A new game from the original lead designer for Fallen London and Sunless Seas, this is a resource management game involving the experiences of a regular person who is pulled into the world of the occult. If you've played either of his earlier games, you'll have a good idea of the atmosphere of the game. If not, well, think desperate, wafty, creepy Gothic mythos building itself as you become more and more susceptible to the world between the worlds...
I started my first game as John Roy, a menial hospital worker who was sucked into a world of hidden knowledge and fevered revelations that gradually took over his life, even as he was driven to found a cult (with a grand total of 3 members). As he learned more and more, largely through esoteric volumes found in an unusual bookstore in the city, his sanity began to suffer, and that affected his work, which led to a distressing lack of cash for things like food. Still, he was uncovering snippets of the luminous realm that underlies our reality, living in a permanent state of dread, swinging between passionate enthusiasms and wasting sleeps, with dreaming a scarce respite.
Eventually, the raving Mr. Roy was committed to the local asylum, under the care of Dr. Phillips, who was perplexed by the case. John Roy expired unnoticed by the world, his followers scattered, but Dr. Phillips dove into his papers and books, trying to fathom the unusual case. And in the course of this, he noted that the books mostly came from one bookseller, in the city...
(Thus the second game began with a more capable investigator, both in funds and rationality, so while the good Dr. Phillips has to start from scratch, his advantages mean he's more likely to last longer.... A very nice mechanic.)
The game is timer-based; the player allocates his time and skills to timers that represent things like work, dreaming (or rest), study (of the occult), talking (to interested parties) and so forth. One timer simply burns off a unit of money every minute or so, and if you run out, it will eat your health... Another represents the mental effects of occult understanding, and will yank away various of your cards, which represent things like Reason and Passion and Erudition and timed, short-lived opportunities to conduct special tasks. As you grow in your knowledge and experience, or as events happen, new timers will pop up that you can use, or that will tick off automatically, perhaps demanding resource cards in lieu of adding a bad status (like Dread) that can affect you. It's all fully pausable, but at the same time, you only have the attributes of the cards and timers to guide you (with a little advice thrown in after something happens).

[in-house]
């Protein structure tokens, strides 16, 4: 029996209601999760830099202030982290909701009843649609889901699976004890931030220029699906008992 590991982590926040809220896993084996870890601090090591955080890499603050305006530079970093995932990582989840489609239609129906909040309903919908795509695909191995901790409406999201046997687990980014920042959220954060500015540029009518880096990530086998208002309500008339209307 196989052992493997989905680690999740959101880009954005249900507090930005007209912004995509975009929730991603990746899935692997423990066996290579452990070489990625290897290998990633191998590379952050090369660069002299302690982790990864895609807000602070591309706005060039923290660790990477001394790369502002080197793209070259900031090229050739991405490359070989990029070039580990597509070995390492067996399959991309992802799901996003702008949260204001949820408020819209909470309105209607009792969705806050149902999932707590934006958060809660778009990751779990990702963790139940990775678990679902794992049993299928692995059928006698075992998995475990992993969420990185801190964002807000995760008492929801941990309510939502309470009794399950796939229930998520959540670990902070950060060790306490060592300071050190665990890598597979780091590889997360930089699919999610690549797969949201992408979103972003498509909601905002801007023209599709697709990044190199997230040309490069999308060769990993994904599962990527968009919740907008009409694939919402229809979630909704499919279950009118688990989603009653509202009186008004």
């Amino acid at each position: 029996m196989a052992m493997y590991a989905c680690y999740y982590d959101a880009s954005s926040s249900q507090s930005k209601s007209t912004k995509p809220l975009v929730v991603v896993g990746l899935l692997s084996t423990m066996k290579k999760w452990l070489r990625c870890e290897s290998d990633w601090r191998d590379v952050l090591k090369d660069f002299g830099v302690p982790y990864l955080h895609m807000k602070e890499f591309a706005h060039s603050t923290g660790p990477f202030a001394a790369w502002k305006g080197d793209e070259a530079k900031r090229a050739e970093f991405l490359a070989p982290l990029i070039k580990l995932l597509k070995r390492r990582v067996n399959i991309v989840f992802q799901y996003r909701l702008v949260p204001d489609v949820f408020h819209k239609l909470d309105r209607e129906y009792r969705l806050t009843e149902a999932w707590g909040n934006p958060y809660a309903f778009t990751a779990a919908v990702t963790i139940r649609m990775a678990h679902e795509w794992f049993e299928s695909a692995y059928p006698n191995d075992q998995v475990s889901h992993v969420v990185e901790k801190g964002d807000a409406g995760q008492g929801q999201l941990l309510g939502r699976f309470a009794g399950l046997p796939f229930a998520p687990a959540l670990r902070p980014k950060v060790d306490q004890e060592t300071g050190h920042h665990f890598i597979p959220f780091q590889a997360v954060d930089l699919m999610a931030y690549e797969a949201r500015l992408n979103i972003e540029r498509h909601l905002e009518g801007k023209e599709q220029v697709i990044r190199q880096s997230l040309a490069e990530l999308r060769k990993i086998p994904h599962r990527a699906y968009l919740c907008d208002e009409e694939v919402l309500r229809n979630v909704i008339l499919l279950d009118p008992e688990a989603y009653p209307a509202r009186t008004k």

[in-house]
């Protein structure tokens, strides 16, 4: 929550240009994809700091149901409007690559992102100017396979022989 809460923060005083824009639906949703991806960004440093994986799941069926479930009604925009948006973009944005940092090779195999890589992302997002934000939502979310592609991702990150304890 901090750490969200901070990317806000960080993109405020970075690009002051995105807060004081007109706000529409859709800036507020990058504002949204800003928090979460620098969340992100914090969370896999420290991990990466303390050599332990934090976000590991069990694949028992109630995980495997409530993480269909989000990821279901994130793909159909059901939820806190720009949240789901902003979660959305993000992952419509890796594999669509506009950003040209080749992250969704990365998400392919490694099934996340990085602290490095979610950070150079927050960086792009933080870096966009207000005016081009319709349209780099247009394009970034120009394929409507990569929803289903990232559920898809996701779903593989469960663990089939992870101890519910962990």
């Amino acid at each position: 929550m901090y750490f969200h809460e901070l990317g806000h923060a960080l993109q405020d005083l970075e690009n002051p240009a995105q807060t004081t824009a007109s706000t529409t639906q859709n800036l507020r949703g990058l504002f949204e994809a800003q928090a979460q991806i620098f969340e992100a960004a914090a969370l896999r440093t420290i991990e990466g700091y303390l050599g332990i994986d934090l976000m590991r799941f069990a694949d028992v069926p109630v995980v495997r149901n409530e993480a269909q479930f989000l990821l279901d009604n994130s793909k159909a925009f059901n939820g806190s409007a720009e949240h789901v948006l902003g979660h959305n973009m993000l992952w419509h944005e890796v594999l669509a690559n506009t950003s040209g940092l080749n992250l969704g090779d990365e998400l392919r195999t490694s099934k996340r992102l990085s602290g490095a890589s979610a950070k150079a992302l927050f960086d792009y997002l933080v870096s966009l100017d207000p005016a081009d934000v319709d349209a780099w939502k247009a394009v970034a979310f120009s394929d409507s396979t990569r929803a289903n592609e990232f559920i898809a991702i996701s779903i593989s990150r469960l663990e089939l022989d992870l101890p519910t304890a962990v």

The effect is one of being overwhelmed, worried, a bit frantic, even paranoid, just through the mechanics of the game. Every advance heartens you, but you're always waiting for bad stuff to happen - investigators or journalists sniffing around, or the failure to understand an important tome when it became clear you really needed to focus on it, but your boss had demanded you work overtime or your pay would be cut (or you might even be fired). And I'm sure that as you go on and get your feet under you, the threats and rewards increase proportionately.
This is like a much more tightly focused Fallen London, but with a better system behind it. Still has the really cool text, and the emotions it brings out are unusually strong considering the mechanics are actually fairly simple. Each choice, even ordinary ones, feels fraught with hidden dangers, more likely to be regretted than perceived, and that's a really amazing achievement.
So if you want a different take on the trope of investigating cults, told from the perspective of the fevered would-be adept entering into an unknown world within the world, this is your game. It's weird, and challenging, but it's fun.